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More polarised more reactive?

  1. Oct 30, 2015 #1
    For acyl chloride the very electronegative oxygen atom attracts electrons of the carbon atom, thus greatly polarised the C-Cl bond. But won't it attract electrons of the Cl atom too? Then with the electrons drifting towards the C atom, it's partial positive charge should be reduced, but why is that wrong?
    Also, since the C-Cl bond is greatly polarised, the bonding should be stronger, isn't it? Like C-F bond is more polar than C-Cl bond, so the fluoroalkane is less reactive than chloroalkane, but why is that acyl chloride, with its very polarised C-Cl bond, so reactive?
    And for chlorobenzene, the electrons on halogen atom are delocalised into the benzene ring, causing the polarity of C-X bond to decrease, but why is it that the bond is stronger than haloalkane?
    I realise that this is a very long question, thank you for your patience
     
  2. jcsd
  3. Oct 30, 2015 #2

    Borek

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    Staff: Mentor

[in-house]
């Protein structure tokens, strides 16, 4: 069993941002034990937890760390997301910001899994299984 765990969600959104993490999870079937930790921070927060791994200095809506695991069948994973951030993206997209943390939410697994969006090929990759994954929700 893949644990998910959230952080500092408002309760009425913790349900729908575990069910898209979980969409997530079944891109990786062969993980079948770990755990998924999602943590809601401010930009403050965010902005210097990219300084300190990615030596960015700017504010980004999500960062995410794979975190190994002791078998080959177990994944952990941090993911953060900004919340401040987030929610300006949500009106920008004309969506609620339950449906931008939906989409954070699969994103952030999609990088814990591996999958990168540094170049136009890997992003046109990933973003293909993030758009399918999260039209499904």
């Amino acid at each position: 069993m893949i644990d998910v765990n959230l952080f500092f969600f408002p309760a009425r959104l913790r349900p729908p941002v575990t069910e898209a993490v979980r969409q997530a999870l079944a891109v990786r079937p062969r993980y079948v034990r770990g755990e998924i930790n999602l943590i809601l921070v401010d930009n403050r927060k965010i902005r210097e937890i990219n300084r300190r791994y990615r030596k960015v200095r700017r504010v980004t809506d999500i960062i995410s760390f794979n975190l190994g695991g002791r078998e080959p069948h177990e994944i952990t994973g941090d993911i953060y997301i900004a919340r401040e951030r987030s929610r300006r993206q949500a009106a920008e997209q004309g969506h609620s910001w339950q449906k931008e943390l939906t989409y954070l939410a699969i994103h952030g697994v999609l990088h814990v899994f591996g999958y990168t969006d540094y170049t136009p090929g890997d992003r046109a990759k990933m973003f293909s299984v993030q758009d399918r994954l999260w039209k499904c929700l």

Chlorine electronegativity is not much lower than that of oxygen.
     
  4. Oct 31, 2015 #3
    I don't understand
     
  5. Nov 1, 2015 #4

    Borek

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    Staff: Mentor

    You can't assume oxygen draws the electrons from the carbon, and chlorine doesn't.
     
  6. Nov 1, 2015 #5
    Ohhh, I got it
    But what about the next question? I thought the more polarised a bond is, the stronger it is, so it's less reactive?
     
  7. Nov 1, 2015 #6
    Both C=O or C-O and C-Cl are polarized, Oxygen does attract e from Carbon towards itself, and so does Chloride, which leaves the positively charged carbon atom to be easily attacked by nucleophiles (e.g water).
     
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